Rear-facing provides a superb way to travel for infants and toddlers. Statistically, it reduces the risk of death by 71%. The current recommendation by the American Academy of Pediatrics (AAP) is to rear-face all children to the weight and height limits of their carseats. This change aligns the AAP with the National Highway Traffic Safety Administration’s (NHTSA) guidelines, which have been in place since 2011. The AAP does not distinguish between a rear-facing only infant seat and a convertible carseat—rear- and forward-facing carseat—but it is generally recognized that after a child outgrows an infant seat, he or she is placed in a rear-facing convertible seat.

There has been much heated debate over rear-facing, especially between parents who feel it is a parenting choice and that their children have especially strong necks for their age. However, a 12 month old has the bone strength of a 12 month old, unless there are health issues involved, and no amount of baby push-ups will change that. Rear-facing to the limits of a carseat is just like wearing a seat belt: we know it protects children in the least harmful way. Read on to find out why.

In an updated article published in Injury Prevention in November 2017, authors Timothy McMurry et al found that rear-facing children under age 2 have a lower rate of injury. The original study, published in Injury Prevention in December 2007, lead author Basem Y. Henary et al found that forward-facing children under the age of 2, especially those in side impacts, are 75% more likely to be injured. When the original study was examined by a statistician for a lawsuit against a carseat manufacturer, it was found to have statistical errors and a re-examination of the data shows that there simply is not a large enough sample of injured children to show whether or not rear- or forward-facing is safer after age 2 in the United States. What does this mean? Overall we are doing a good job of keeping our kids safe while they’re in traveling in cars because at such a young age, they’re not being injured. Yay, right? Well, we can always do a better job because injuries to young children can be particularly devastating and lifelong.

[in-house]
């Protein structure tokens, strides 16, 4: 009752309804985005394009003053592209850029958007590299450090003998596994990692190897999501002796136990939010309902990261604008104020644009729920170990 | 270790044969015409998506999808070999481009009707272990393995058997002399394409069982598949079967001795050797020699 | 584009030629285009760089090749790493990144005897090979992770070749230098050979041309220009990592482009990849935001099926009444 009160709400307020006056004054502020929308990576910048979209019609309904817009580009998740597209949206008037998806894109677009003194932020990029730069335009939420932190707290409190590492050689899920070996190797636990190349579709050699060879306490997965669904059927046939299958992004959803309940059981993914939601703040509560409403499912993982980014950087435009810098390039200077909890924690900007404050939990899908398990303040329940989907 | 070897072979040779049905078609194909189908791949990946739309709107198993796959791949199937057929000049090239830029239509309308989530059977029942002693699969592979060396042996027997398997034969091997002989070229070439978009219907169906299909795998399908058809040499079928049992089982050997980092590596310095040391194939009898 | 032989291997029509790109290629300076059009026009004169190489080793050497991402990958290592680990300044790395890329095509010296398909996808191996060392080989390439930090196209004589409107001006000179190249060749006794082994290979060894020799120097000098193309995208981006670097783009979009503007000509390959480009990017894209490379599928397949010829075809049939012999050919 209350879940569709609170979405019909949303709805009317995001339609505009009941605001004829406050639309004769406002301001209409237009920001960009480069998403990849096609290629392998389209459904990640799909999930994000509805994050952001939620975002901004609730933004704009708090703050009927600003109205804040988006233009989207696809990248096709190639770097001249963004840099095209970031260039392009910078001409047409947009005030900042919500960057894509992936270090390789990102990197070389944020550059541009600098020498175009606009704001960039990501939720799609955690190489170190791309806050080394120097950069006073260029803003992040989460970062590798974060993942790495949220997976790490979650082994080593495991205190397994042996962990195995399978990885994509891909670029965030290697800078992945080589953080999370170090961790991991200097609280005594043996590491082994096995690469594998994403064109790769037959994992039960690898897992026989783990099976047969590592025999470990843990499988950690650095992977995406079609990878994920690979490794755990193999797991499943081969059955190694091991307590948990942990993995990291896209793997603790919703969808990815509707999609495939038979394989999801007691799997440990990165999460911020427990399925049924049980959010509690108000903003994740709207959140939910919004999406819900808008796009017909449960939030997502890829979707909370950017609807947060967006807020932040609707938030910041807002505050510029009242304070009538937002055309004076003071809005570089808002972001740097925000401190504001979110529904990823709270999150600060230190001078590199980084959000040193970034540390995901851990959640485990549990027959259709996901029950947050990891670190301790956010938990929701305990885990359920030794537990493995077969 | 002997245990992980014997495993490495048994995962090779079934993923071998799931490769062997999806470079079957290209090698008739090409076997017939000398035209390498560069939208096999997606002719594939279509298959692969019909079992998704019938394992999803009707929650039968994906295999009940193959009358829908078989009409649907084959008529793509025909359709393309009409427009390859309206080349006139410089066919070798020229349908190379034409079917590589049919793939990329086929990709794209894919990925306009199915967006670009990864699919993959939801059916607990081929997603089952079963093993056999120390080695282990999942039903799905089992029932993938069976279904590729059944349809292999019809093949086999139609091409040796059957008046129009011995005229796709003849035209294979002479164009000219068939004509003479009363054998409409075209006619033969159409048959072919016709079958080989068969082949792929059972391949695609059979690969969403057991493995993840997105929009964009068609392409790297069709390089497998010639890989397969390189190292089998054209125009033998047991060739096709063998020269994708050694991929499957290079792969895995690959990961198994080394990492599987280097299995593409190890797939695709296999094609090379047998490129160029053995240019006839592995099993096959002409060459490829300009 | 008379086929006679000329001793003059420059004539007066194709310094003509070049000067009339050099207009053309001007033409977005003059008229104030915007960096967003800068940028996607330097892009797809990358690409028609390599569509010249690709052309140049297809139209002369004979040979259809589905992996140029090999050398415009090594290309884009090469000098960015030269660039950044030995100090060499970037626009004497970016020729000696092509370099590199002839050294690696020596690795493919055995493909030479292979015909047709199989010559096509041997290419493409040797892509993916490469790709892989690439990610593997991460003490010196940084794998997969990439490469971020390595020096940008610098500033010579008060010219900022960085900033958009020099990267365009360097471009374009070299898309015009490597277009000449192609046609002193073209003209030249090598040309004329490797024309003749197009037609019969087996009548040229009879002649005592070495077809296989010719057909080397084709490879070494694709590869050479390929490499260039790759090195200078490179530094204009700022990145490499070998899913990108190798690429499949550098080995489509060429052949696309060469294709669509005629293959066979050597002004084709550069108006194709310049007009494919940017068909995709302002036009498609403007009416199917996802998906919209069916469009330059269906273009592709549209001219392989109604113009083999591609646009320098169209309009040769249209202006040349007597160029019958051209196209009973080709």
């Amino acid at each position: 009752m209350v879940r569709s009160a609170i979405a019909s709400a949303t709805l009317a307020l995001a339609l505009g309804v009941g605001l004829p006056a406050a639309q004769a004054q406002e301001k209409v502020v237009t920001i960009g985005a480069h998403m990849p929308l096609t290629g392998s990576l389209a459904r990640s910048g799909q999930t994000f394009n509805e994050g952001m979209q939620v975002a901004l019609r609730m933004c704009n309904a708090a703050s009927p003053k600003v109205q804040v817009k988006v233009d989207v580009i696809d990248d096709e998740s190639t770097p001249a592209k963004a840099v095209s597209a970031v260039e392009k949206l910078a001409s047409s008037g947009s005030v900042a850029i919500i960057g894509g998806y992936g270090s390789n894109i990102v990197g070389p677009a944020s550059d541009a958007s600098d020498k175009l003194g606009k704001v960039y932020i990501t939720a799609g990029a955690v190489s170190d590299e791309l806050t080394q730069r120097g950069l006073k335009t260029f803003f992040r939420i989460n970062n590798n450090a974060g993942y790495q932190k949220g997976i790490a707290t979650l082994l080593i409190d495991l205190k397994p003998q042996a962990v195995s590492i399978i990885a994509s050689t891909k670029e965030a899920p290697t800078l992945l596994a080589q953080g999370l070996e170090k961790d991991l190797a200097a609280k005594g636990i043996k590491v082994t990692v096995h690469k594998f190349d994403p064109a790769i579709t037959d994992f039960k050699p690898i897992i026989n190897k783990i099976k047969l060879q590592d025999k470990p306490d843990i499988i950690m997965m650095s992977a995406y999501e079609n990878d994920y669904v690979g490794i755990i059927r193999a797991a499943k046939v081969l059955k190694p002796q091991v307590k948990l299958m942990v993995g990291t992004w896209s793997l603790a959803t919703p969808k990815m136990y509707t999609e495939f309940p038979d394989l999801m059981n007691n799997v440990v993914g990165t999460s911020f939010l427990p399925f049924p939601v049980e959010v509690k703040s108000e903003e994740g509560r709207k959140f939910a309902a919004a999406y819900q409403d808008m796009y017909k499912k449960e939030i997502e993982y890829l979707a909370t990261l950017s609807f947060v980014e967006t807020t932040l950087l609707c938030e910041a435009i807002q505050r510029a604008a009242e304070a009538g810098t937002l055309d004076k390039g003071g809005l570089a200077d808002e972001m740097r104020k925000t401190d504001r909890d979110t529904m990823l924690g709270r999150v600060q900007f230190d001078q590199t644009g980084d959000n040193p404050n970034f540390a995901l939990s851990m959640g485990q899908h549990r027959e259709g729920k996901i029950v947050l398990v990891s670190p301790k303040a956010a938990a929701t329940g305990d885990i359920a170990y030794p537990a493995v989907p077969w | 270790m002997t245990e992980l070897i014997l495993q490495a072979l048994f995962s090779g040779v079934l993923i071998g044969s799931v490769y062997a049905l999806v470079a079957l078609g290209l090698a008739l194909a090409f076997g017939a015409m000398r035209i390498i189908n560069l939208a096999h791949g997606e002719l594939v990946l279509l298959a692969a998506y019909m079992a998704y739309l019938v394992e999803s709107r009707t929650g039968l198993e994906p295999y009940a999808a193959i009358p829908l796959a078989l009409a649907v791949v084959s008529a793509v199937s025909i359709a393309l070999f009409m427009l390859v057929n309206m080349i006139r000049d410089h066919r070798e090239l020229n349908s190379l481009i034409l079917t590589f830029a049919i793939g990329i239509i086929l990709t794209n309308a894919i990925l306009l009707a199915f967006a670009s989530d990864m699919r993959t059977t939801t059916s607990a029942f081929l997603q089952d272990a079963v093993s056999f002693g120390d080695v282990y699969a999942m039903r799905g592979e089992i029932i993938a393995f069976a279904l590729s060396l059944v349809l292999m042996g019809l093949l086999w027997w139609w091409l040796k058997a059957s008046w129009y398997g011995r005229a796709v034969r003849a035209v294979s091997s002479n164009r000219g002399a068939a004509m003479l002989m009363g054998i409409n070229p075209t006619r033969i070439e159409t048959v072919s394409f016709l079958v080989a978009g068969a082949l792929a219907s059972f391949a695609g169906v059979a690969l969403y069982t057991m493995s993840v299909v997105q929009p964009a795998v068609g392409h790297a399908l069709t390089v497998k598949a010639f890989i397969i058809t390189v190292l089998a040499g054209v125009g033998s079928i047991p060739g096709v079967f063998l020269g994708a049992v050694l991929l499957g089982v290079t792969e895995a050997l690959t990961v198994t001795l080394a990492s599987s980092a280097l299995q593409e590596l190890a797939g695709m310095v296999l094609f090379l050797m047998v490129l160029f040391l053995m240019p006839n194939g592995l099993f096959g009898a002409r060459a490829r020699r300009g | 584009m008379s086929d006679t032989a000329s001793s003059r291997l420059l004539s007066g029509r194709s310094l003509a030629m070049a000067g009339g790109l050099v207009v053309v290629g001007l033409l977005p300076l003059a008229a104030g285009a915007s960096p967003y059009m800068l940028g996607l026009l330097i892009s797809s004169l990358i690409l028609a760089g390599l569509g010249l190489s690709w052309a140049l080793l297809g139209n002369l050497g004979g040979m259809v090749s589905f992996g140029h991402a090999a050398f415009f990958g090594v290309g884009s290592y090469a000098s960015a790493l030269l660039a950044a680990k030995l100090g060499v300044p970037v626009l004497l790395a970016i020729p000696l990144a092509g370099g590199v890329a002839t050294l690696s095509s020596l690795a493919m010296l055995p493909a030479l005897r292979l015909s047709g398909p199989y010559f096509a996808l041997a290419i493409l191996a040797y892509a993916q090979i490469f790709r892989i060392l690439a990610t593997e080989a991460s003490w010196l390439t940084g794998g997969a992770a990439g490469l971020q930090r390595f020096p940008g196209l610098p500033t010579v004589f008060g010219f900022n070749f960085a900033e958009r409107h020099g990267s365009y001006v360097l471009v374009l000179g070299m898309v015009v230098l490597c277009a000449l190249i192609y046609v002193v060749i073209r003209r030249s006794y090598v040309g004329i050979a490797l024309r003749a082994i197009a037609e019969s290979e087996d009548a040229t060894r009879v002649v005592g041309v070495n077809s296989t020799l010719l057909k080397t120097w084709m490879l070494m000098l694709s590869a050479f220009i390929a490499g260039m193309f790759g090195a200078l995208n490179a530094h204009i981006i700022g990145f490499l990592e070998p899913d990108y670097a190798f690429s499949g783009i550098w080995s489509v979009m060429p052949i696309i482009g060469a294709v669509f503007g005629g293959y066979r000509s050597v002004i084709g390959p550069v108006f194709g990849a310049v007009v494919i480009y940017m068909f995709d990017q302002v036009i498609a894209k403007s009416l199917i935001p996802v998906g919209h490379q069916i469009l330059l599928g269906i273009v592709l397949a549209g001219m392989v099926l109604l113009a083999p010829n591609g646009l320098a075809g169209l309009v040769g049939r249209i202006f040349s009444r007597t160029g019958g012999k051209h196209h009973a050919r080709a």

Given that parents want to do what is best for their children, and still maintain a level of practicality in their daily lives, what is best practice? When should a child be turned forward-facing?

Let’s get into how crashes work. Physics—Newton’s 1st Law—tells us that everything will keep moving toward the point of impact until it stops. At 53.5%, the most common type of crash is the frontal crash. In a frontal crash, the entire back of a rear-facing carseat absorbs crash forces as it moves forward and rotates down, protecting the child’s head, neck, and spine. The child will stay moving forward and slide up the carseat until he hits the harness and stops, then will slide back down as the carseat rebounds after the initial impact. This all happens in a split second.

Side impacts happen only 20.1% of the time, but because there is so little space between the passenger and the impact, the injuries can be severe. However, the rear-facing carseat protects the head, neck, and spine as it rotates down and the back of the carseat twists to the side. Since there is almost always an element of forward motion in a side impact—such as when a vehicle is going straight through an intersection when it is struck on the side by a red-light runner—a rear-facing seat does a better job of keeping a child’s head contained within the safety of the seat.

There are actually 3 collisions that occur in every crash regardless of the direction of the impact: the vehicle crash, the human crash, and the internal crash. The vehicle crash is pretty straightforward—it is where the vehicle hits another vehicle or object. At this point, the vehicle crushes and absorbs crash energy.